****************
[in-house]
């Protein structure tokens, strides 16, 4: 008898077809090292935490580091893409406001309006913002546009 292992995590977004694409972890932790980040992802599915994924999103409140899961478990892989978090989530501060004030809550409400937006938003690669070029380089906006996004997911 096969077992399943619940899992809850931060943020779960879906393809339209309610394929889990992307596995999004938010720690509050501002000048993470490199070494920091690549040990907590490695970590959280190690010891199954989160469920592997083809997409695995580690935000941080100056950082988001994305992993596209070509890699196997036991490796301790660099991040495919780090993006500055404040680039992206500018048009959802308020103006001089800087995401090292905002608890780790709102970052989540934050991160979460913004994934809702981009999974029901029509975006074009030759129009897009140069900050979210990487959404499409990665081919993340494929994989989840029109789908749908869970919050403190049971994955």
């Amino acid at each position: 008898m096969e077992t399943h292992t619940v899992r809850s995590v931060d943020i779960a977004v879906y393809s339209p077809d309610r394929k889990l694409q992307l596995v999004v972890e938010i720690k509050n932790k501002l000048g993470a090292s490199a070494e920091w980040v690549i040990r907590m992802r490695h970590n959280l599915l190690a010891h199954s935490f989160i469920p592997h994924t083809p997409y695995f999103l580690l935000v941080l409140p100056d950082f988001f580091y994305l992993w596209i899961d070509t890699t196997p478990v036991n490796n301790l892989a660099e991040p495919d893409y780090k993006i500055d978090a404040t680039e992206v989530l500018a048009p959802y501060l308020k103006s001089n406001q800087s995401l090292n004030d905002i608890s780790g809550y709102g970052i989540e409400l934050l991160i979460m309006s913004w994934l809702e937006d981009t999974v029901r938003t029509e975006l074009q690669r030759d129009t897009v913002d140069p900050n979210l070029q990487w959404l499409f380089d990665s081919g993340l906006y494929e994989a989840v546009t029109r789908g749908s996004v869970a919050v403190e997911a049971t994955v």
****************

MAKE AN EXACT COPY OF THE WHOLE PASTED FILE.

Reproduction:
[in-house]
């Protein structure tokens, strides 16, 4: 008898077809090292935490580091893409406001309006913002546009 292992995590977004694409972890932790980040992802599915994924999103409140899961478990892989978090989530501060004030809550409400937006938003690669070029380089906006996004997911 096969077992399943619940899992809850931060943020779960879906393809339209309610394929889990992307596995999004938010720690509050501002000048993470490199070494920091690549040990907590490695970590959280190690010891199954989160469920592997083809997409695995580690935000941080100056950082988001994305992993596209070509890699196997036991490796301790660099991040495919780090993006500055404040680039992206500018048009959802308020103006001089800087995401090292905002608890780790709102970052989540934050991160979460913004994934809702981009999974029901029509975006074009030759129009897009140069900050979210990487959404499409990665081919993340494929994989989840029109789908749908869970919050403190049971994955």
């Amino acid at each position: 008898m096969e077992t399943h292992t619940v899992r809850s995590v931060d943020i779960a977004v879906y393809s339209p077809d309610r394929k889990l694409q992307l596995v999004v972890e938010i720690k509050n932790k501002l000048g993470a090292s490199a070494e920091w980040v690549i040990r907590m992802r490695h970590n959280l599915l190690a010891h199954s935490f989160i469920p592997h994924t083809p997409y695995f999103l580690l935000v941080l409140p100056d950082f988001f580091y994305l992993w596209i899961d070509t890699t196997p478990v036991n490796n301790l892989a660099e991040p495919d893409y780090k993006i500055d978090a404040t680039e992206v989530l500018a048009p959802y501060l308020k103006s001089n406001q800087s995401l090292n004030d905002i608890s780790g809550y709102g970052i989540e409400l934050l991160i979460m309006s913004w994934l809702e937006d981009t999974v029901r938003t029509e975006l074009q690669r030759d129009t897009v913002d140069p900050n979210l070029q990487w959404l499409f380089d990665s081919g993340l906006y494929e994989a989840v546009t029109r789908g749908s996004v869970a919050v403190e997911a049971t994955v």